British-based artist Anish Kapoor is an internationally renown artist. He is a recipient of the prestigious Turner Prize and he helped create the twisting red Orbit Tower over London's Olympic Stadium. On Friday, Kapoor unveiled his most comprehensive exhibition to date in Berlin. The show, entitled "Kapoor in Berlin," hosts artworks from as far back as 1988 along with new art. As you can see in photos, the exhibition at Martin-Gropius-Bau museum is not a disappointment. 

Kapoor completely stuffed a floor of the exhibit with some 70 works. Some are large-scale while others are smaller. The ringleader of the exhibition at the center is the installation Symphony for a Beloved Sun, four conveyor belts uprising from the floor and walls that dump red wax on the floor.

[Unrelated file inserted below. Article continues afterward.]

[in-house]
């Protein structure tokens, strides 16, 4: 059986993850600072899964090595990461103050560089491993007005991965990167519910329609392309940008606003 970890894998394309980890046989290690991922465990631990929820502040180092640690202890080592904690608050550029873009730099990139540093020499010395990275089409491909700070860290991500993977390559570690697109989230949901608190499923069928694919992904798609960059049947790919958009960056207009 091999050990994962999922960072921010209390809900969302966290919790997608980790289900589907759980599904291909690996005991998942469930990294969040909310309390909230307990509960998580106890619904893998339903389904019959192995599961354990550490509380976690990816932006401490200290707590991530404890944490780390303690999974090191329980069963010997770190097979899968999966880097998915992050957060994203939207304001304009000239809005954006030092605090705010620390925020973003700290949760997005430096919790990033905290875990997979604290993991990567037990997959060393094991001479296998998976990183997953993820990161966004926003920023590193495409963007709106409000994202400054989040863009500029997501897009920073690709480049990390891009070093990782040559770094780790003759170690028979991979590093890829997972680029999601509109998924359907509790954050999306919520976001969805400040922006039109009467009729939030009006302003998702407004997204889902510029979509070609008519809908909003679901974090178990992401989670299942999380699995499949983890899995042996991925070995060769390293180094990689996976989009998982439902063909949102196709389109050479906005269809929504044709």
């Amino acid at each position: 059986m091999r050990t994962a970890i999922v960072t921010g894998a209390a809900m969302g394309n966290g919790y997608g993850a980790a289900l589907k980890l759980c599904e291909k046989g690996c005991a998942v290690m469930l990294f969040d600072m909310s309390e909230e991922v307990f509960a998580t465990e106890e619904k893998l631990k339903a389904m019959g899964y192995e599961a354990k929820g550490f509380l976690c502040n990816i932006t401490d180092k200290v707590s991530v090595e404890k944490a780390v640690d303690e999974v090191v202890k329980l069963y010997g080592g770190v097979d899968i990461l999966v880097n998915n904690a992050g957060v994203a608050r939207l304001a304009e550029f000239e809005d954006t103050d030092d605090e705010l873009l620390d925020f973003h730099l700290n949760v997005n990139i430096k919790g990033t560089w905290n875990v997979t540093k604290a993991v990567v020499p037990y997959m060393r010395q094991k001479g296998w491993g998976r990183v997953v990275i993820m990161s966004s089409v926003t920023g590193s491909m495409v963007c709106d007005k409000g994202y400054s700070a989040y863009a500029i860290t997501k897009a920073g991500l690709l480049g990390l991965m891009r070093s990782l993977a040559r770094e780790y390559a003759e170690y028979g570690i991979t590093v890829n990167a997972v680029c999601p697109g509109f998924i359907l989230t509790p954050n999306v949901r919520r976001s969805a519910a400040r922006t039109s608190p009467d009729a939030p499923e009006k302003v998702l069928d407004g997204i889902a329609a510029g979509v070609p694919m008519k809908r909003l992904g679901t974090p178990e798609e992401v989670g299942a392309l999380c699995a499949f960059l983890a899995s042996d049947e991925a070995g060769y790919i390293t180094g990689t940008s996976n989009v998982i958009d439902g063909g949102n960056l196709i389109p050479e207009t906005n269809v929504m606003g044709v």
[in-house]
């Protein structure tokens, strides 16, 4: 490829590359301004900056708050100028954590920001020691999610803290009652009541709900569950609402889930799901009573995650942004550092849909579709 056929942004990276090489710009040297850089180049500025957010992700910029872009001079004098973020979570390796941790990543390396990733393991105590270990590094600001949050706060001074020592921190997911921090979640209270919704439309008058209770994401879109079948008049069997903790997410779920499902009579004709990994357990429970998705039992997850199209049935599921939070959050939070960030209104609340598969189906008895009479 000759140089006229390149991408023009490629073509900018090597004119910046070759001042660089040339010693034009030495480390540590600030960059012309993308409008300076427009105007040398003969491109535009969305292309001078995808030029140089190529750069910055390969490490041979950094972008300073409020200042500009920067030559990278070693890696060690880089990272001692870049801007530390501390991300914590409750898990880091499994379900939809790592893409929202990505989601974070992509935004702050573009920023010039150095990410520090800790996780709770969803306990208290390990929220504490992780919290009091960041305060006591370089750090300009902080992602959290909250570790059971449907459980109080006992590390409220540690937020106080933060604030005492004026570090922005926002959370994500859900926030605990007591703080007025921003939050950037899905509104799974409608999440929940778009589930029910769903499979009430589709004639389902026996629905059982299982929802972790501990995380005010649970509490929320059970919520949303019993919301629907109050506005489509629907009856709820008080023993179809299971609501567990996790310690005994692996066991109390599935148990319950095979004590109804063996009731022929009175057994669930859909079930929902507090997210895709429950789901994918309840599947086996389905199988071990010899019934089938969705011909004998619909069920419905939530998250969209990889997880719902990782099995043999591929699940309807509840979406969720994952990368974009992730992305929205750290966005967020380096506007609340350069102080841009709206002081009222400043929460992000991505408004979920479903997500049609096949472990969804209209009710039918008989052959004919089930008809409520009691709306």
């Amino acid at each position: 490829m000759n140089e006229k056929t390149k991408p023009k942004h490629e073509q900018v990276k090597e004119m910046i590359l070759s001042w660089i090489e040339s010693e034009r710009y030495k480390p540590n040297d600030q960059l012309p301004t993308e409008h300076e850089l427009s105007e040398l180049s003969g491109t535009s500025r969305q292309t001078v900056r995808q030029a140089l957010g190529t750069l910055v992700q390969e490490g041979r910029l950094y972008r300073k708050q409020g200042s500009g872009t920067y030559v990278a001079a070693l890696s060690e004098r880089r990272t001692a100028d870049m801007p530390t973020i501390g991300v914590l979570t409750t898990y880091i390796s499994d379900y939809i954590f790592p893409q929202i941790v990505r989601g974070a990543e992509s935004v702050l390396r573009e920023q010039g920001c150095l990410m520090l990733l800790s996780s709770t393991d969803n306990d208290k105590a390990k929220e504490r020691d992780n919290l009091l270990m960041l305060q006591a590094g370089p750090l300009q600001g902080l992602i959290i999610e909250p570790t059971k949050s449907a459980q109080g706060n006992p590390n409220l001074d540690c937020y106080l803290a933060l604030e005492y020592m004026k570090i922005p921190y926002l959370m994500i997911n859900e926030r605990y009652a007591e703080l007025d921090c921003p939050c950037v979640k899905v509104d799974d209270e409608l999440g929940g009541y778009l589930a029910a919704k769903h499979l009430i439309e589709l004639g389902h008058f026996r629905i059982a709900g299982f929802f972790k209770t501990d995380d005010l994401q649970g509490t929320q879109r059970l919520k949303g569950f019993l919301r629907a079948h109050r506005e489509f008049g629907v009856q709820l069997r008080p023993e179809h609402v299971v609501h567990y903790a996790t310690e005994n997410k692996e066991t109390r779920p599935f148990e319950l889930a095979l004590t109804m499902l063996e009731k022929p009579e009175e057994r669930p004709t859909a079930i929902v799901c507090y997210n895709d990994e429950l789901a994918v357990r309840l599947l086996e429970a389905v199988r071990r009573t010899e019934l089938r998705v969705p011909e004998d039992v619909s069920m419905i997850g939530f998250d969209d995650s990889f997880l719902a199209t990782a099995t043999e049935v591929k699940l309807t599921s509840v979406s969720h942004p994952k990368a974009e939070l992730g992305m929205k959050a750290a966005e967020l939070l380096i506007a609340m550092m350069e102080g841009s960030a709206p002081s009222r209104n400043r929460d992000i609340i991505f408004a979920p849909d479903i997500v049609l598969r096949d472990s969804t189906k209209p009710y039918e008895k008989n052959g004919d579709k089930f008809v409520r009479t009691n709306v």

The color red stands out in the exhibition. His work Shooting into the Corner sees a cannon firing circular pellets of scarlet wax into a corner, covering the wall with red splotches as seen above. His not so red installation Death of a Leviathan is a deflated PVC whale that hangs throughout three rooms.

When asked about the meaning of his works, Kappor had a very interesting response. "I've nothing to say," he said, according to The Associated Press. He insisted that he "never made a work which directly points at an overt content."

"Abstract art does have this ability ... to allow content to arise rather than to say, `this is what it means,'" he told reporters before the opening of the show. "It's an interplay between the viewer and the material, the stuff, the object."

Get a better view of the exhibit in the video below.

[via HuffingtonPostArts / Designboom]